# How to give combinatorial proofs

• Mar 19th 2010, 08:23 AM
swtdelicaterose
How to give combinatorial proofs
I'm trying to make a combotorial proof of this:

${2 \choose 2} + {3 \choose 2} + {4 \choose 2} + ... + {n-1 \choose 2} = {n \choose 3}$

I've proved this using algebra and induction pretty easily. It was just basically expanding it out and cancelling terms. However, I have no idea how to give a combinatorial proof. I've looked at examples in my text book and they all seem to vary and there's no clear way of how to approach a combotorial proof.

Can anyone help get me started?

Thanks!
• Mar 19th 2010, 10:04 PM
wgunther
Trivial for n=3.

$n \choose 3$ is the number of ways to choose subsets of size 3 from a set of size n.

Fix X of cardinality n. Then, for $x\in X$ there are two cases.

Case 1: Count number of subsets containing x. There are $n-1\choose 2$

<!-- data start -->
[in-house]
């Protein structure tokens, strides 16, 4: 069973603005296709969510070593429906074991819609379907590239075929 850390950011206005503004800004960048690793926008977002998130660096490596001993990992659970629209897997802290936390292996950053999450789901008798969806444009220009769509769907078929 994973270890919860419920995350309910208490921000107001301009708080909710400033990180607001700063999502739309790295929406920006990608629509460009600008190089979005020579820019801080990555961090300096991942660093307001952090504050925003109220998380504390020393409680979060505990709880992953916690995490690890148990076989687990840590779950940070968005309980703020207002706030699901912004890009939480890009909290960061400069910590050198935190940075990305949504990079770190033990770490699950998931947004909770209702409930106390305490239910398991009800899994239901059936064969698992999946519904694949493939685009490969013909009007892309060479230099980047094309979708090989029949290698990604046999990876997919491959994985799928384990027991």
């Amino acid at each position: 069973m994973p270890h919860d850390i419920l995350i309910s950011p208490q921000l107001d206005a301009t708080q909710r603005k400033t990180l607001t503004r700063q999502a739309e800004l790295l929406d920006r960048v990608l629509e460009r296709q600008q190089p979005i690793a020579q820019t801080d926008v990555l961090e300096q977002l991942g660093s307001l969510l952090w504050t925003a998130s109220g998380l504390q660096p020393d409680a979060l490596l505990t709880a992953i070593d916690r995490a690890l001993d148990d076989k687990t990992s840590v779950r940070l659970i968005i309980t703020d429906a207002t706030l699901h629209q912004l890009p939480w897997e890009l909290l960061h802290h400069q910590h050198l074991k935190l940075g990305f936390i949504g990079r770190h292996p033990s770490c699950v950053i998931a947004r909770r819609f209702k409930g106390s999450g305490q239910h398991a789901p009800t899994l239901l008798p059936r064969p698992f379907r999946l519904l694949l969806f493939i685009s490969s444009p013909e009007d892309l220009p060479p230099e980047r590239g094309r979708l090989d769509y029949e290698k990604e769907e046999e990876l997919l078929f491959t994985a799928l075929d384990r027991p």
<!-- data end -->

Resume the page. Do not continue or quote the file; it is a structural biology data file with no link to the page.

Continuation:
Case 2: Count the number of subsets not containing x. There are $n-1\choose 3$

By induction, ${n-1\choose 3}={2 \choose 2} + \cdots + {n-2 \choose 2}$

Result follows.
• Mar 20th 2010, 11:06 PM
swtdelicaterose
I actually figured this out by staring at it for 3 hours straight. Can't use induction :(

Anyways, I said that ch(n, 3) is the subset of all three element subsets, which can be divided into further subsets containing highest element n-1, n-2, ... , 3, and each of those subsets you would have to choose 2 more elements that are less than the highest element of that subset. This would give you ch(n-1, 2), ch(n-2, 2), ... , ch(2, 2) since the last subset you would only have a pool of 2 to choose from.

Seems to make sense in my crazy head :o